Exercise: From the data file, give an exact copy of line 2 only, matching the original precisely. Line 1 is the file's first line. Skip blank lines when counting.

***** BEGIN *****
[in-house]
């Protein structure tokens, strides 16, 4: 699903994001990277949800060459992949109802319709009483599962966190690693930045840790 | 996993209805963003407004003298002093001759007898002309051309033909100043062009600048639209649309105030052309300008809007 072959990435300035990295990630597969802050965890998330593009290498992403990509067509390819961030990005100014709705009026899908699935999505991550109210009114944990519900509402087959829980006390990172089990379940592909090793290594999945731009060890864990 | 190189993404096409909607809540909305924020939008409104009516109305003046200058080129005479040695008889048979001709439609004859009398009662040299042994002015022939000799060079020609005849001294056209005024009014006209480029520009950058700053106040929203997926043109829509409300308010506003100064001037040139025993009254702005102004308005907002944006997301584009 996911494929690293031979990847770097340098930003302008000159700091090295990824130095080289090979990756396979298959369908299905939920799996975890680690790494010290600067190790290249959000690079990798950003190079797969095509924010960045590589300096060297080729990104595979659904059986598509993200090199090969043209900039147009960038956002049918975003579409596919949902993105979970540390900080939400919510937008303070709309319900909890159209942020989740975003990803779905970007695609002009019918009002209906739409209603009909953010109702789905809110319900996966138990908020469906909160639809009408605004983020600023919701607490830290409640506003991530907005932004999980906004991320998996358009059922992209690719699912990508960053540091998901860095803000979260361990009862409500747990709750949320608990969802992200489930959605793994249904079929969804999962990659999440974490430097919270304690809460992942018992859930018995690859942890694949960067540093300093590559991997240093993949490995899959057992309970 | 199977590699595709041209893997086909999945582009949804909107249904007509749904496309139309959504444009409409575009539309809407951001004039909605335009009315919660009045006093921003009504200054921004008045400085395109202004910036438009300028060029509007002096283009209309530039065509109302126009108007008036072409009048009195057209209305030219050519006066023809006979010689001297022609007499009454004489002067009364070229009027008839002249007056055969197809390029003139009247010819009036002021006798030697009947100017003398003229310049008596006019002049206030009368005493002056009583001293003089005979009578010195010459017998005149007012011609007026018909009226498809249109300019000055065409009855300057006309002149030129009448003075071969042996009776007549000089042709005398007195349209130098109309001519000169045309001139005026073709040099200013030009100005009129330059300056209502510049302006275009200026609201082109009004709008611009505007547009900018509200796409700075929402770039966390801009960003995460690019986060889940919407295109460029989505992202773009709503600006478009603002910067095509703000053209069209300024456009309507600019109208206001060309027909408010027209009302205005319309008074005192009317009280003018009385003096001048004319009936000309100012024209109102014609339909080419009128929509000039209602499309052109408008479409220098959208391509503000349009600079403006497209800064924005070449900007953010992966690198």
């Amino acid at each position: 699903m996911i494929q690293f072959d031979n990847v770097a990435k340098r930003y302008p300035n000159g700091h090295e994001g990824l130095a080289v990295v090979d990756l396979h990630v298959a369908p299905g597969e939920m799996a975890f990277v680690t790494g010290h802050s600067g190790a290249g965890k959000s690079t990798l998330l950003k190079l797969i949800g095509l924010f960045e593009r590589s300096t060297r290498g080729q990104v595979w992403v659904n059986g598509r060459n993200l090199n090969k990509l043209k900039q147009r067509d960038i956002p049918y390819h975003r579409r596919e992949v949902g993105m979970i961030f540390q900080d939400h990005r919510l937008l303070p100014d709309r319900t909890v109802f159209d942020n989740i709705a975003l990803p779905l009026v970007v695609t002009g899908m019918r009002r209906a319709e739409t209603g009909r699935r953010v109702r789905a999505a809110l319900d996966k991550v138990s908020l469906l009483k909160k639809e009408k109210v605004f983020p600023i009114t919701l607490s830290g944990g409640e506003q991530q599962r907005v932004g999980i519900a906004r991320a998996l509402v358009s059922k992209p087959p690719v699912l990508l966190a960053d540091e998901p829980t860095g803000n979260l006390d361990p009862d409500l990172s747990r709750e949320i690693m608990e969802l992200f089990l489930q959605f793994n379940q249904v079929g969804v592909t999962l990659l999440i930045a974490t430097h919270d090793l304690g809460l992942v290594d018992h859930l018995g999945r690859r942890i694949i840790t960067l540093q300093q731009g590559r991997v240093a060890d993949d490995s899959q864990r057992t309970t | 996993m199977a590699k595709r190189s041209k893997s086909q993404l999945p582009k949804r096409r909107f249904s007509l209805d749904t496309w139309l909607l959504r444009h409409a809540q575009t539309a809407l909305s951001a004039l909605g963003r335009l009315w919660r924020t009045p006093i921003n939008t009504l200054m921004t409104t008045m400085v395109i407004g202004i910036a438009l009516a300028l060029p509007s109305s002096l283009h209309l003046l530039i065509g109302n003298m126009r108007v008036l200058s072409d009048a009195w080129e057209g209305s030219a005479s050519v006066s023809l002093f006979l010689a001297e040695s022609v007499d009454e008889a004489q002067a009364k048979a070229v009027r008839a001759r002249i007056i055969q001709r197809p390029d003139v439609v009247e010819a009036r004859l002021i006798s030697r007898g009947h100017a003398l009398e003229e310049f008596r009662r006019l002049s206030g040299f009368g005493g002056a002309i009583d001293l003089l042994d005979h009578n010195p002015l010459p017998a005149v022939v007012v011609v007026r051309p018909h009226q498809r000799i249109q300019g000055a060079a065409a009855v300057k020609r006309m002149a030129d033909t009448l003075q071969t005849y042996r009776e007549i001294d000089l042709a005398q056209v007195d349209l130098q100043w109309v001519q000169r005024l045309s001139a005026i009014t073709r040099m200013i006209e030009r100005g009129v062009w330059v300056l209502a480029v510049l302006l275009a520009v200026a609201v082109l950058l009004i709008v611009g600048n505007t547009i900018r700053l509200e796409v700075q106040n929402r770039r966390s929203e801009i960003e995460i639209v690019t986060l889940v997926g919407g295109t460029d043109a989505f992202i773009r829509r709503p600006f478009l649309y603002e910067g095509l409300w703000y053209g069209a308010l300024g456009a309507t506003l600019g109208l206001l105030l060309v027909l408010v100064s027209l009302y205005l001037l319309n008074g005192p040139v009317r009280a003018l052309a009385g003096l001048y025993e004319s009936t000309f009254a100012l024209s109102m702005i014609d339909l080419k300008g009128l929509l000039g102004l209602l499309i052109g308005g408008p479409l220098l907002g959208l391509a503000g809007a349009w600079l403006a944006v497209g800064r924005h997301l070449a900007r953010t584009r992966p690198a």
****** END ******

């Protein structure tokens, strides 16, 4: 699903994001990277949800060459992949109802319709009483599962966190690693930045840790 | 996993209805963003407004003298002093001759007898002309051309033909100043062009600048639209649309105030052309300008809007 072959990435300035990295990630597969802050965890998330593009290498992403990509067509390819961030990005100014709705009026899908699935999505991550109210009114944990519900509402087959829980006390990172089990379940592909090793290594999945731009060890864990 | 190189993404096409909607809540909305924020939008409104009516109305003046200058080129005479040695008889048979001709439609004859009398009662040299042994002015022939000799060079020609005849001294056209005024009014006209480029520009950058700053106040929203997926043109829509409300308010506003100064001037040139025993009254702005102004308005907002944006997301584009 996911494929690293031979990847770097340098930003302008000159700091090295990824130095080289090979990756396979298959369908299905939920799996975890680690790494010290600067190790290249959000690079990798950003190079797969095509924010960045590589300096060297080729990104595979659904059986598509993200090199090969043209900039147009960038956002049918975003579409596919949902993105979970540390900080939400919510937008303070709309319900909890159209942020989740975003990803779905970007695609002009019918009002209906739409209603009909953010109702789905809110319900996966138990908020469906909160639809009408605004983020600023919701607490830290409640506003991530907005932004999980906004991320998996358009059922992209690719699912990508960053540091998901860095803000979260361990009862409500747990709750949320608990969802992200489930959605793994249904079929969804999962990659999440974490430097919270304690809460992942018992859930018995690859942890694949960067540093300093590559991997240093993949490995899959057992309970 | 199977590699595709041209893997086909999945582009949804909107249904007509749904496309139309959504444009409409575009539309809407951001004039909605335009009315919660009045006093921003009504200054921004008045400085395109202004910036438009300028060029509007002096283009209309530039065509109302126009108007008036072409009048009195057209209305030219050519006066023809006979010689001297022609007499009454004489002067009364070229009027008839002249007056055969197809390029003139009247010819009036002021006798030697009947100017003398003229310049008596006019002049206030009368005493002056009583001293003089005979009578010195010459017998005149007012011609007026018909009226498809249109300019000055065409009855300057006309002149030129009448003075071969042996009776007549000089042709005398007195349209130098109309001519000169045309001139005026073709040099200013030009100005009129330059300056209502510049302006275009200026609201082109009004709008611009505007547009900018509200796409700075929402770039966390801009960003995460690019986060889940919407295109460029989505992202773009709503600006478009603002910067095509703000053209069209300024456009309507600019109208206001060309027909408010027209009302205005319309008074005192009317009280003018009385003096001048004319009936000309100012024209109102014609339909080419009128929509000039209602499309052109408008479409220098959208391509503000349009600079403006497209800064924005070449900007953010992966690198």